Given that the innovators knew where to start, the next question was, where to go from there? Well, from the discussions, one thing became starkly clear: Eric Ries is likely one of the most popular kids on the block. The lean startup methodology which he helped popularize with his book had influenced many of the innovators. Hew (10x) put it succinctly “Create a minimum viable products, put it into the market, and learn. Because nine out of ten times, it’s the wrong thing.”
This rhetoric was echoed by many of the other founders. Bianca (Butterfly) for example, explained how they follow this method of build, test and evolve. This approach allowed the people working at Butterfly to base their propositions on valuable insights. She went on to describe, “We are creating very tight spaces to innovate in and then working in a more agile way.” In many cases, it seemed the lean startup methodology (or at least aspects of it) had invaded the R&D space and substituted it with P&I (prototype and iterate, that is).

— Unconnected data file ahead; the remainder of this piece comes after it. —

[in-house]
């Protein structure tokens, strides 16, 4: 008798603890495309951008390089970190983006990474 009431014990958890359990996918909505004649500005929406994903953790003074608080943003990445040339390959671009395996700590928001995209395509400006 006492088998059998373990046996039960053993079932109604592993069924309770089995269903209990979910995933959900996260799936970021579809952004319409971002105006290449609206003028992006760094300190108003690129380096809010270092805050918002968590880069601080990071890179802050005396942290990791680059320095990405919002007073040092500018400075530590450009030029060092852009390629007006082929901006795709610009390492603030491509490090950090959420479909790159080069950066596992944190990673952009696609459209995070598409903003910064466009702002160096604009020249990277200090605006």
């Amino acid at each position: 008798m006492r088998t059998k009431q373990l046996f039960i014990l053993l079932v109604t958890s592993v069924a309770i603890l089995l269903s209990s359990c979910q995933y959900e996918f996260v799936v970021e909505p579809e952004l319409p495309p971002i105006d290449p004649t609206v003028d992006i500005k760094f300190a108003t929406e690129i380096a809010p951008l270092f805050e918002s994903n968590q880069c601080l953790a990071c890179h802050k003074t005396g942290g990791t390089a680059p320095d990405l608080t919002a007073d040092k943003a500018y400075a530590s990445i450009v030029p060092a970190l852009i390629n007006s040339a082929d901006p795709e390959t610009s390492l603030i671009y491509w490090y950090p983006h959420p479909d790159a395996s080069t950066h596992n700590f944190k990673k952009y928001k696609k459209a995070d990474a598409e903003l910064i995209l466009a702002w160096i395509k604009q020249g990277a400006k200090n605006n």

And Yet Keeping it Fresh
Despite the popularity of lean among some of the founders, part of being an innovator is always being open to change. And if a reminder of this state of flexibility is required why not name your company after it (where did you think Fluxx got its name)? Despite the success of the rapid start events (two day intensive workshops) at Fluxx, don’t make the mistake of labelling them as the rapid start company. As Gary explained, “we are constantly reinventing ourselves… and along the way we create new tools and techniques but they are constantly changing”.
The teams at Fluxx weren’t the only ones taking such a flexible approach to their process, Andrew reflected on Crowd DNA’s work “I am pretty certain that in five years time this agency will still be providing recommendations and inspiration to people. I think the ways we do it, the techniques and tools we use could well have changed dramatically.” It seemed that even when one thought they had found the holy grail of methodologies, nothing was too sacred to be overthrown.